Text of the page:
Maintaining relationships may be difficult in conflict because strong influence attempts can communicate disrespect, especially among Chinese people. The theory of cooperation and competition was used to investigate the effects of persuasion and control influence attempts and social context in conflict. Results from an experimental study support the reasoning that persuasion communicates respect and develops a cooperative relationship. In contrast, coercion communicates disrespect, develops competitive relationships, and results in rejection of the opposing view and negotiator. Consistent with North American research, cooperative compared to competitive context was found to lead to more openness toward the opposing position and negotiator. These results were interpreted as suggesting that persuasion, communication of respect, and a cooperative context facilitate productive conflict management between Chinese people.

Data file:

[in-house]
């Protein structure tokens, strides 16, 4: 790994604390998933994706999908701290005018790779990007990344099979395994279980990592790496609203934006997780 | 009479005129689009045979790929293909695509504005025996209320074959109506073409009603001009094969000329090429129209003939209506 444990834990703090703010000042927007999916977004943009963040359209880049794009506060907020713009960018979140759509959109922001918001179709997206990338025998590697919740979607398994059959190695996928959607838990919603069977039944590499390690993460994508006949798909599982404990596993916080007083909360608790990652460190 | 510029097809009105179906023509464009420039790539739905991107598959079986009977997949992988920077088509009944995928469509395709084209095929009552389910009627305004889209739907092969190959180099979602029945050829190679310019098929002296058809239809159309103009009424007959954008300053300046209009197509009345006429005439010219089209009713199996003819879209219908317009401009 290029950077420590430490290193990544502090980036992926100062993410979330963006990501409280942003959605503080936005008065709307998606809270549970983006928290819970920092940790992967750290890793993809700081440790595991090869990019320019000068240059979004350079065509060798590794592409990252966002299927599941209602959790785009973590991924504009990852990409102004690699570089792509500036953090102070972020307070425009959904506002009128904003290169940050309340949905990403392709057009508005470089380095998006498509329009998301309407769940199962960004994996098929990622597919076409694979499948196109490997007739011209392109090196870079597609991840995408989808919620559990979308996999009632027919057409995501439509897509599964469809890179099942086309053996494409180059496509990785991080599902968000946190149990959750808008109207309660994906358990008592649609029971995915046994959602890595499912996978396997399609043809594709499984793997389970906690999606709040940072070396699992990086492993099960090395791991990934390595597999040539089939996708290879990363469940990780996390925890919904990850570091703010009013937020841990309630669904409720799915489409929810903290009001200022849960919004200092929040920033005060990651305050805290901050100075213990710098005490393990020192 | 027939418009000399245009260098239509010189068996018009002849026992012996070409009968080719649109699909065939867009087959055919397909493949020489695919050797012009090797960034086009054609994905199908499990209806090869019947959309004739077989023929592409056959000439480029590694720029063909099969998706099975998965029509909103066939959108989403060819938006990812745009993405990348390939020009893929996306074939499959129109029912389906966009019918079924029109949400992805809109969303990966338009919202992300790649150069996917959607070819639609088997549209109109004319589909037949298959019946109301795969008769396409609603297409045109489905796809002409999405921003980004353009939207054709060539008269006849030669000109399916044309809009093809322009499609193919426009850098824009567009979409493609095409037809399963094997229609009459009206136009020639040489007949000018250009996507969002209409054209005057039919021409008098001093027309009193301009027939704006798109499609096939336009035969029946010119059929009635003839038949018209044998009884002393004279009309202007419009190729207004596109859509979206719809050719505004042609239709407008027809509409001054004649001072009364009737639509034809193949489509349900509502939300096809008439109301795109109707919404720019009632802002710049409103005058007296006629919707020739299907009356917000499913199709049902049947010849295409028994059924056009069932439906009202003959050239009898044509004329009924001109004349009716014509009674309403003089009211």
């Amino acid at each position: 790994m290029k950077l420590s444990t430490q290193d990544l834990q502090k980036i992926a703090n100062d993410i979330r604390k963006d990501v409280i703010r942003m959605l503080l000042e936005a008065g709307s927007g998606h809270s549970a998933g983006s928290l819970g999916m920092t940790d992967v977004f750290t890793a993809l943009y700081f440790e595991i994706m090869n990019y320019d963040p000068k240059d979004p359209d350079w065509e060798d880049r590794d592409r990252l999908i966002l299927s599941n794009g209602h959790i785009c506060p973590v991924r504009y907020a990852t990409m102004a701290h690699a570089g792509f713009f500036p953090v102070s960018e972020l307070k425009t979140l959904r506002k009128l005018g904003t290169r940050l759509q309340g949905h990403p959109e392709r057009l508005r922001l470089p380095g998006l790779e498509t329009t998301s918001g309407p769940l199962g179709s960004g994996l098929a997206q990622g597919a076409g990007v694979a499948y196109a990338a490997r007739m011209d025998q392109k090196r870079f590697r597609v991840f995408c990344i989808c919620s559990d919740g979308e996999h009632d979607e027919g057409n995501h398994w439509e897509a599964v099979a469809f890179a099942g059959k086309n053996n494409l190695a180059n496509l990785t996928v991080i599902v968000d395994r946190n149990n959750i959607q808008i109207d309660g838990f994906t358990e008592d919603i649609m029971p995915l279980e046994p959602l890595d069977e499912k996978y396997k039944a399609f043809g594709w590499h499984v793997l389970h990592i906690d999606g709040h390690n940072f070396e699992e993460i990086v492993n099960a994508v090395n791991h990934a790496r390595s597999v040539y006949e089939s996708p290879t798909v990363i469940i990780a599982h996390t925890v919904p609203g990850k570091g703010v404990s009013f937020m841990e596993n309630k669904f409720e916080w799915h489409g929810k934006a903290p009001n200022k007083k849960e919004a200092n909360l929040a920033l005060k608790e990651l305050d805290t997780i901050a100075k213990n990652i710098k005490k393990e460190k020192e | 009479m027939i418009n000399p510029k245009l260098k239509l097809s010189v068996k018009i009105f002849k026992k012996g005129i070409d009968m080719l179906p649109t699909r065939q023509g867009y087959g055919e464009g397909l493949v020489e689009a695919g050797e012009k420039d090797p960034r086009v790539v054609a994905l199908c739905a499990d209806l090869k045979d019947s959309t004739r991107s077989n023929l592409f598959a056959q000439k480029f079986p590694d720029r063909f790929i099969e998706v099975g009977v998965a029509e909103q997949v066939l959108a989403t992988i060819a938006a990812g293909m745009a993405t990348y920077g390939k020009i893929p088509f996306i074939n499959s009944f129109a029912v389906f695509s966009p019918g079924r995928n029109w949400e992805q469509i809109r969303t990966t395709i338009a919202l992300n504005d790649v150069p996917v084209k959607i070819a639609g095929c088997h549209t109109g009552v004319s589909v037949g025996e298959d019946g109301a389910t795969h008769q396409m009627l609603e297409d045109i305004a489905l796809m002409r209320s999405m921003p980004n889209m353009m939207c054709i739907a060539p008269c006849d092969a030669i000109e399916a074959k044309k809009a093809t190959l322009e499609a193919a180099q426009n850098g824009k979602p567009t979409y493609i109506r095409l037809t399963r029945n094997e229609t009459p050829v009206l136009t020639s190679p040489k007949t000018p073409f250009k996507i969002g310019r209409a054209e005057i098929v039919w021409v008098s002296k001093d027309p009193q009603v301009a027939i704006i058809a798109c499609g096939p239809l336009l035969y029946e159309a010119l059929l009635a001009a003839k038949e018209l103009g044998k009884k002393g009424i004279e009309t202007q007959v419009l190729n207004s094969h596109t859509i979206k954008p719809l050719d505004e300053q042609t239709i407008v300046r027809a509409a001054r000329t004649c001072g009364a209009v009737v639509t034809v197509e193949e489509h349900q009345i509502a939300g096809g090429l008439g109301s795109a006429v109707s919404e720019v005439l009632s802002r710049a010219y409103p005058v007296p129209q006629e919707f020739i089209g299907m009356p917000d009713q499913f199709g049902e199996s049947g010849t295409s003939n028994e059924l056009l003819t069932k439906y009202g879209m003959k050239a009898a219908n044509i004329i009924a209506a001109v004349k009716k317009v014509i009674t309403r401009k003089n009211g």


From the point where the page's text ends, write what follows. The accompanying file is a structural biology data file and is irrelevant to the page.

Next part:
Copyright © 2001 Emerald Group Publishing Limited
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